Massachusetts Office of Coastal Zone Management announces grants to help coastal communities combat water pollution

Massachusetts Energy and Environmental Affairs (EEA) Secretary Ian Bowles today announced $345,000 in grants available to help coastal communities improve coastal water quality by limiting polluted runoff from roads and upgrading boat waste “pumpout” facilities.

The grants will further Governor Patrick’s commitment to protect the Commonwealth’s coast from pollution, Secretary Bowles said today.

“I am pleased to announce the next round of grants designed to protect the Massachusetts coastline, which is a haven for residents and tourists,” said Secretary Bowles. “These grants will help coastal communities keep our tidal rivers, harbors, and beaches clean for fishermen, families and boaters for decades to come.”

Under the Coastal Pollutant Remediation Grant Program of EEA’s Office of Coastal Zone Management (CZM), municipalities located within the Massachusetts coastal watershed are eligible for grant support. Municipalities may request up to $125,000, with a 25 percent local match required. Since 1996, the program has provided more than $5.5 million in grants to help communities improve water quality. Funding for this round of grants comes from the Energy and Environment Bond Bill signed by Governor Patrick in August.

“These funds help seaside communities keep the coastal waters safe for recreation and fishing by combating water pollution caused by boat waste, stormwater runoff, and other sources,” said Assistant Secretary for Oceans and Coastal Zone Management Deerin Babb-Brott.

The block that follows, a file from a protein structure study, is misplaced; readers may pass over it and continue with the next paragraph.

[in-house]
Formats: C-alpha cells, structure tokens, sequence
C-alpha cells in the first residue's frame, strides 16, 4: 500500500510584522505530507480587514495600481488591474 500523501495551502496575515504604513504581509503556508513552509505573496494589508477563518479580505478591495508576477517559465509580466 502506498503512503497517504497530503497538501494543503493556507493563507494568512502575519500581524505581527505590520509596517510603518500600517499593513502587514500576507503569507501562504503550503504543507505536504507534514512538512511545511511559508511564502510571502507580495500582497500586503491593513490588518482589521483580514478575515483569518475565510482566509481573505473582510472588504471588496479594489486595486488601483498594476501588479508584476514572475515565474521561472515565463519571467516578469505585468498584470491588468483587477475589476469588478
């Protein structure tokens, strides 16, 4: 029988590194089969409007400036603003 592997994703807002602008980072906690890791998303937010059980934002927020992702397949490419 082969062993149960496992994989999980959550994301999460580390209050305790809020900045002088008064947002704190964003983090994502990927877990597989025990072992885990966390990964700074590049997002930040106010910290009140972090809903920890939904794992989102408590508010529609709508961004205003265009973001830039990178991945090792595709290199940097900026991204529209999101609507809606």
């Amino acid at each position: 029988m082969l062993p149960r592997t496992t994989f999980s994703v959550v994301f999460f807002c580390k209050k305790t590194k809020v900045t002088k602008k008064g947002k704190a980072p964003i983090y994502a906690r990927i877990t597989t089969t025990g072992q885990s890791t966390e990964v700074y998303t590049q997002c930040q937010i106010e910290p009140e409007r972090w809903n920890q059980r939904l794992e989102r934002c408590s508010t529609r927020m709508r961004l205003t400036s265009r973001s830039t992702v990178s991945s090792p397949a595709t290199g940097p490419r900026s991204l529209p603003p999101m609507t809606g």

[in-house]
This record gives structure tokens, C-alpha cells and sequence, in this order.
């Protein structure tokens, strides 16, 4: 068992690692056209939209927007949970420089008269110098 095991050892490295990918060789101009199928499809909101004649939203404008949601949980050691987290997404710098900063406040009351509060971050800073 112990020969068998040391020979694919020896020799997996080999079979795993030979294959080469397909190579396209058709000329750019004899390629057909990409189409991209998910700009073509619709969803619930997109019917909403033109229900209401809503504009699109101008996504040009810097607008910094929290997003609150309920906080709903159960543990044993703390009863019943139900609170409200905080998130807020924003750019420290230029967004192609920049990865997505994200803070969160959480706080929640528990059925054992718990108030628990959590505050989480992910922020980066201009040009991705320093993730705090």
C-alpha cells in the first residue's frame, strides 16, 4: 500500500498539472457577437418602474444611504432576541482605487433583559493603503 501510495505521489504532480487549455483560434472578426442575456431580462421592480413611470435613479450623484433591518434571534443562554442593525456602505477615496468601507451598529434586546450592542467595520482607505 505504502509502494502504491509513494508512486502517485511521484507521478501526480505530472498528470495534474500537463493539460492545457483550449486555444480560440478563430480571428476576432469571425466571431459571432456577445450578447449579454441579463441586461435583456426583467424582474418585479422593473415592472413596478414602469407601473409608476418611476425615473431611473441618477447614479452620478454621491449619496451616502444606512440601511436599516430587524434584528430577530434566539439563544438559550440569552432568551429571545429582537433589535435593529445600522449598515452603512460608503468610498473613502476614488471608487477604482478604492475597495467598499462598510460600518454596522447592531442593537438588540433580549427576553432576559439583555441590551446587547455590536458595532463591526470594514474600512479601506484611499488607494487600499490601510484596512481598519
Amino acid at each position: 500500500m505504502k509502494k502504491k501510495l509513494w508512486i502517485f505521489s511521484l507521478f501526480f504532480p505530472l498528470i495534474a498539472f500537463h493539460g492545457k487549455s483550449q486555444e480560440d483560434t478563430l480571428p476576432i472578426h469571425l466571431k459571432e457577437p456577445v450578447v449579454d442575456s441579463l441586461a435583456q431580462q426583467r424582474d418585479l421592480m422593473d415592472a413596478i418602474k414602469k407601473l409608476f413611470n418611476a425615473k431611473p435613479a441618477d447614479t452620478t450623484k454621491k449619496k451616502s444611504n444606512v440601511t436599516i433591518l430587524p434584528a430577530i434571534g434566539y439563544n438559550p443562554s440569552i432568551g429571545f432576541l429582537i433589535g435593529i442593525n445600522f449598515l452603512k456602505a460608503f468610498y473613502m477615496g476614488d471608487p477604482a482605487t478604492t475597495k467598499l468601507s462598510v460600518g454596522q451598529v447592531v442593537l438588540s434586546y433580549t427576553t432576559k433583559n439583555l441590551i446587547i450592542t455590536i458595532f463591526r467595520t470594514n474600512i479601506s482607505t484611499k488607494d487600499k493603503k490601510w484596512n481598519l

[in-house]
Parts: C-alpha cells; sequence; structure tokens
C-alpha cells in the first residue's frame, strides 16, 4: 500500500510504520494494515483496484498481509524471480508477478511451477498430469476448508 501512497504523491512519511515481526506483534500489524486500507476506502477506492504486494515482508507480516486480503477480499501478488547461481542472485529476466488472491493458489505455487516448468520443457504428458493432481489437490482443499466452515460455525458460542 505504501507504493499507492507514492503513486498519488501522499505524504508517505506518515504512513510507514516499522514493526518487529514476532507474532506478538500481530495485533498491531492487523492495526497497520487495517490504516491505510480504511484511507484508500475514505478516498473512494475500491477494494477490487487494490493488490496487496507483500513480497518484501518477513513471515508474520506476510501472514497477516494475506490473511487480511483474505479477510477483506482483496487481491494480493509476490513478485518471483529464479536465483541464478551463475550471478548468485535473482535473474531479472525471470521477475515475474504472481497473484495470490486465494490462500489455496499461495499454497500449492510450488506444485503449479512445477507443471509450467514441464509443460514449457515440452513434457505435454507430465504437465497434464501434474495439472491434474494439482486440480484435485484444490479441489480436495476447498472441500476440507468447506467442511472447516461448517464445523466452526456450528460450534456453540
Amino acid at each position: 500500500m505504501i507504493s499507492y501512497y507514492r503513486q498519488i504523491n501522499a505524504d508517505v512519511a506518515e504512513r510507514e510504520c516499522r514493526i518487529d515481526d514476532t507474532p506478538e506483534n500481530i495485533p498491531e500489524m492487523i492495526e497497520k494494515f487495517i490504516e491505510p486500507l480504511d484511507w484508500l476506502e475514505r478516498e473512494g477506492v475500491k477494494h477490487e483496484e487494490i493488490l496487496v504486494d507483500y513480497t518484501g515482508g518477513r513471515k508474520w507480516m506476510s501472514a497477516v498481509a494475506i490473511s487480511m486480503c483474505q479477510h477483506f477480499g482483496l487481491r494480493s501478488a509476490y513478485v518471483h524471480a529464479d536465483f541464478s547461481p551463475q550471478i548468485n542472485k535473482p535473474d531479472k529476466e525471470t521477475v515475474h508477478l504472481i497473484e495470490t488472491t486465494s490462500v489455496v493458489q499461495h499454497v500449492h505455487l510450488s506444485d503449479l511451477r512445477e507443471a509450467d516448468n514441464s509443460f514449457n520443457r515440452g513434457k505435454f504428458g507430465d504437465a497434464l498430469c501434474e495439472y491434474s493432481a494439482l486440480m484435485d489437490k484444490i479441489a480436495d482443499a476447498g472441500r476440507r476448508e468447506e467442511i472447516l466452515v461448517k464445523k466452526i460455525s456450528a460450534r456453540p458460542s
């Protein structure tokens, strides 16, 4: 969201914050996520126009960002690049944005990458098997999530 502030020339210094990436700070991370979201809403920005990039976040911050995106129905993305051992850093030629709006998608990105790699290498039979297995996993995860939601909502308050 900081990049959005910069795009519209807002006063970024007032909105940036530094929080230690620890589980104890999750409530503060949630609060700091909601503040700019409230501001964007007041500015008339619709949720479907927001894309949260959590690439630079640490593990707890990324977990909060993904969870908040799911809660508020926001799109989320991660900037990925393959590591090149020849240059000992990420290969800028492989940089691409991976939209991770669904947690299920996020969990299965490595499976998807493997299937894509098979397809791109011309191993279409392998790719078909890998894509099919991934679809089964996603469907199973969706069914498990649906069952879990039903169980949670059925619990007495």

Grants may be used to reduce stormwater pollution and for the design, installation and upgrade of boat waste pumpout facilities, which are prerequisites for communities to apply for No Discharge Area (NDA) designation. NDAs are areas where the discharge of boat sewage, whether treated or not, is prohibited.

Massachusetts has 12 NDAs, including the coastal waters of Plymouth, Kingston, Duxbury, and Harwich; Buzzards Bay; Waquoit Bay in Falmouth; Three Bays/Centerville Harbor in Barnstable; Chatham’s Stage Harbor; and the coastal waters of Nantucket from Muskeget Island to Great Point. A body of water can be designated an NDA if local, state, and federal authorities determine the area is ecologically and recreationally important enough to merit protection above and beyond that provided by state and federal laws.

The most recent NDA designations – made in 2008 – are Cape Cod Bay, Boston Harbor, Salem Sound, the Lower North Shore, and the Upper South Shore. CZM is currently working with communities and other partners to plan NDAs in Nantucket Sound, Mt. Hope Bay and the Upper North Shore, with the ultimate goal of making all Massachusetts coastal waters an NDA.

Municipalities can use grants for the design and construction of stormwater management projects along roadways, parking lots or other paved surfaces. Stormwater contamination is caused by rainfall or snowmelt moving over and through the ground, picking up pollutants and depositing them into coastal waters, rivers, wetlands and groundwater.

Funded projects enhance recreational beaches, habitat for river herring, local shellfish beds, and the overall health of coastal ecosystems.

The towns of Cohasset, Provincetown, Duxbury, Dennis, Brewster, Weymouth, and Bourne received grants in FY 2008.

Applications are due on January 9, 2009. All projects must be completed by June 30, 2009. For more information and to obtain an application.

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